The Prime Minister will dash Paddy Ashdown's hopes that he would immediately endorse the Jenkins plan for a more proportional representation (PR) voting system for House of Commons elections.
There is concern in Mr Blair's inner circle that Mr Ashdown may come under intense pressure to resign as Liberal Democrat leader because of the Prime Minister's refusal to back PR.
Today, Mr Blair will pay tribute to Mr Ashdown when he gives media interviews at the close of the Labour conference, and say that he wants close co- operation with the Liberal Democrats to continue.
Mr Blair will also refuse to rule out a referendum on PR during the current Parliament, even though Cabinet ministers believe it will be delayed until after the general election. "Announcing a delay could mean the end of Paddy," one Blair ally said yesterday.
Although close colleagues believe the Prime Minister will eventually opt for electoral reform, his scope for early action is limited by the opposition to PR inside the Cabinet and the Labour Party.
The Cabinet will not take a decision on the Jenkins report for several weeks, possibly months. "We will publish it, but not endorse it," a Blair aide said.
To buy more time, there will be a long consultation period involving the Labour grass roots. The party's national policy forum will not consider the Jenkins report until next June, even though it will meet in November. The party will not make its final decision on PR until its annual conference in a year's time.
Yesterday, strong hostility in the party to electoral reform was displayed during a heated emergency debate on PR. But the conference bowed to pressure from the leadership not to seek to tie Mr Blair's hands by declaring its support for the current first- past-the-post system.
The AEEU engineering union agreed that its motion opposing PR would be referred to Labour's national executive committee rather than put to a vote. But the climb-down infuriated other union bosses. John Edmonds, leader of the GMB general union, said the conference should have made a decision on PR this year. "I suspect one or two arms have been twisted and one or two shabby little deals have been done."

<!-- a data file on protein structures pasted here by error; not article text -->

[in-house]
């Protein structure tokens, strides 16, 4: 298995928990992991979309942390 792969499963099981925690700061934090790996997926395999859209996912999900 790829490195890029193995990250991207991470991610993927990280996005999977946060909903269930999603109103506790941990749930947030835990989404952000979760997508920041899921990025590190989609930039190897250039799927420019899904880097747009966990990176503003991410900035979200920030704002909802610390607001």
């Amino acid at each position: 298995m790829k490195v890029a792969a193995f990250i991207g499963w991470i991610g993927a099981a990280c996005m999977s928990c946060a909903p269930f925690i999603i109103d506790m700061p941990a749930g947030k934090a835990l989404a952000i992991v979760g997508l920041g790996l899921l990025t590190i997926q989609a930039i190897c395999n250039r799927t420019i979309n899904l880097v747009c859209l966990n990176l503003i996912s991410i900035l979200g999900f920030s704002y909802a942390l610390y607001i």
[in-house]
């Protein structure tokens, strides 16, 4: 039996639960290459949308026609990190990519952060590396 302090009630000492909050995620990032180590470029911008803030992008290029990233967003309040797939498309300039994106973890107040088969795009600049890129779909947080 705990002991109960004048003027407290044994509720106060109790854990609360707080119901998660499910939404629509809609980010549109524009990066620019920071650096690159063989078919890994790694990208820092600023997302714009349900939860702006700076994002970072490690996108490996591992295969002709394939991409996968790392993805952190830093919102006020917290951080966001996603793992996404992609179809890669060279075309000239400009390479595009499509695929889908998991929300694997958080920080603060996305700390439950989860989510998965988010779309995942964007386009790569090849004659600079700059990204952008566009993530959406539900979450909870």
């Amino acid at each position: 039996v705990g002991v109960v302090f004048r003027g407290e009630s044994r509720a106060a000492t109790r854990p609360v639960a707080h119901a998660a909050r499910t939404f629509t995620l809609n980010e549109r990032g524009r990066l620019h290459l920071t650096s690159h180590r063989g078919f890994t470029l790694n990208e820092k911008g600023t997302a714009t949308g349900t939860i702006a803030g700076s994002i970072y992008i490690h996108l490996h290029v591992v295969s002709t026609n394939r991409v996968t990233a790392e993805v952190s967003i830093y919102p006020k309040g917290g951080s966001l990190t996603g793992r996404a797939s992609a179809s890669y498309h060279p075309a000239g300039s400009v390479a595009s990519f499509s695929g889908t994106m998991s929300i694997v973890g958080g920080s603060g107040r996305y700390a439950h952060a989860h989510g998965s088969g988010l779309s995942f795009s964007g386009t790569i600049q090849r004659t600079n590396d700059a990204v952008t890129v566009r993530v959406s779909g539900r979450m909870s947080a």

Tom Sawyer, Labour's outgoing general secretary, insisted the party leadership was "not seeking to kick this issue into the long grass - we are recognising the strength of feeling on this issue".
Passionate speeches during the debate showed the strength of feeling on both sides.
To loud applause, the AEEU leader, Ken Jackson, said: "We want a Labour Party debate, not a Liberal Democrat deal." But he warned: "PR cannot become Labour's Emu - a force for division, an excuse for open warfare. I urge the party to keep its eye on the bigger picture, the serious business of government."
Mr Jackson said PR would mean permanent Liberal coalitions. " I want to see permanent Labour government," he said.
But Richard Burden, MP for Birmingham Northfield, insisted there was a need to "re-invigorate" the electoral process "It would be wrong if we as a party, in advance of the Jenkins proposals, close down the debate now."
Stuart Bell, MP for Middlesbrough and chairman of Labour's parliamentary "First Past The Post" group, which claims support of more than 100 MPs and some ministers,warned delegates the proportional representation system in New Zealand had resulted in one of the parties gaining eight cabinet seats with only 13 per cent of the vote.
Jim Murphy, MP for Eastwood, said: "This is not the most important issue facing this country. I would rather be discussing pressing issues such as health and education."Reuse content